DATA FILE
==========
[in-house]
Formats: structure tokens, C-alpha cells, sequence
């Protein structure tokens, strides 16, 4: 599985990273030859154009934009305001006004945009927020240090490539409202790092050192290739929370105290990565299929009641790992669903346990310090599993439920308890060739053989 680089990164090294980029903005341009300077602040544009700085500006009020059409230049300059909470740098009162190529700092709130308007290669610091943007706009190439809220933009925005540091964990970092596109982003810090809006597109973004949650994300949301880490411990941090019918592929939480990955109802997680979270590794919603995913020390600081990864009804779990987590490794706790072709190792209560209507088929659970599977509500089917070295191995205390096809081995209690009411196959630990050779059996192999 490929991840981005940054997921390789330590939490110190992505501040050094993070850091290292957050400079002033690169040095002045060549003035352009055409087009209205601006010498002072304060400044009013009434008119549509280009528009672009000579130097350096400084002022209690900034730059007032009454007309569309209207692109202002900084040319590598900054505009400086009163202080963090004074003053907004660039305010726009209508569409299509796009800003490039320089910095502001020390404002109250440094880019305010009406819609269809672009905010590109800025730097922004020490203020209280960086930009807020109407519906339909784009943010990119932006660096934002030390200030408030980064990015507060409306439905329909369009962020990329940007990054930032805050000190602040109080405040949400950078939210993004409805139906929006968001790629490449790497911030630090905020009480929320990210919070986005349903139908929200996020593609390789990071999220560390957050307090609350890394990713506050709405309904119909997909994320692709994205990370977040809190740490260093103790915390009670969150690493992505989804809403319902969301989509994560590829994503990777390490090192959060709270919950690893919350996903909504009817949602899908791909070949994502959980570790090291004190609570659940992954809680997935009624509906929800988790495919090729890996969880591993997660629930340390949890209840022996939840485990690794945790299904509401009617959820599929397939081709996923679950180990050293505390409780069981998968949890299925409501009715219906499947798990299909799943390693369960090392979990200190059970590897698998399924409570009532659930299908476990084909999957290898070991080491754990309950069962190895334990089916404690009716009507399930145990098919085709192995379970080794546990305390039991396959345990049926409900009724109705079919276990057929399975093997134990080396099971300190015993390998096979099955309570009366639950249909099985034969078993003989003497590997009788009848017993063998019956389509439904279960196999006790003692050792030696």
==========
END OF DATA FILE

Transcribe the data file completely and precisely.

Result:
[in-house]
Formats: structure tokens, C-alpha cells, sequence
């Protein structure tokens, strides 16, 4: 599985990273030859154009934009305001006004945009927020240090490539409202790092050192290739929370105290990565299929009641790992669903346990310090599993439920308890060739053989 680089990164090294980029903005341009300077602040544009700085500006009020059409230049300059909470740098009162190529700092709130308007290669610091943007706009190439809220933009925005540091964990970092596109982003810090809006597109973004949650994300949301880490411990941090019918592929939480990955109802997680979270590794919603995913020390600081990864009804779990987590490794706790072709190792209560209507088929659970599977509500089917070295191995205390096809081995209690009411196959630990050779059996192999 490929991840981005940054997921390789330590939490110190992505501040050094993070850091290292957050400079002033690169040095002045060549003035352009055409087009209205601006010498002072304060400044009013009434008119549509280009528009672009000579130097350096400084002022209690900034730059007032009454007309569309209207692109202002900084040319590598900054505009400086009163202080963090004074003053907004660039305010726009209508569409299509796009800003490039320089910095502001020390404002109250440094880019305010009406819609269809672009905010590109800025730097922004020490203020209280960086930009807020109407519906339909784009943010990119932006660096934002030390200030408030980064990015507060409306439905329909369009962020990329940007990054930032805050000190602040109080405040949400950078939210993004409805139906929006968001790629490449790497911030630090905020009480929320990210919070986005349903139908929200996020593609390789990071999220560390957050307090609350890394990713506050709405309904119909997909994320692709994205990370977040809190740490260093103790915390009670969150690493992505989804809403319902969301989509994560590829994503990777390490090192959060709270919950690893919350996903909504009817949602899908791909070949994502959980570790090291004190609570659940992954809680997935009624509906929800988790495919090729890996969880591993997660629930340390949890209840022996939840485990690794945790299904509401009617959820599929397939081709996923679950180990050293505390409780069981998968949890299925409501009715219906499947798990299909799943390693369960090392979990200190059970590897698998399924409570009532659930299908476990084909999957290898070991080491754990309950069962190895334990089916404690009716009507399930145990098919085709192995379970080794546990305390039991396959345990049926409900009724109705079919276990057929399975093997134990080396099971300190015993390998096979099955309570009366639950249909099985034969078993003989003497590997009788009848017993063998019956389509439904279960196999006790003692050792030696």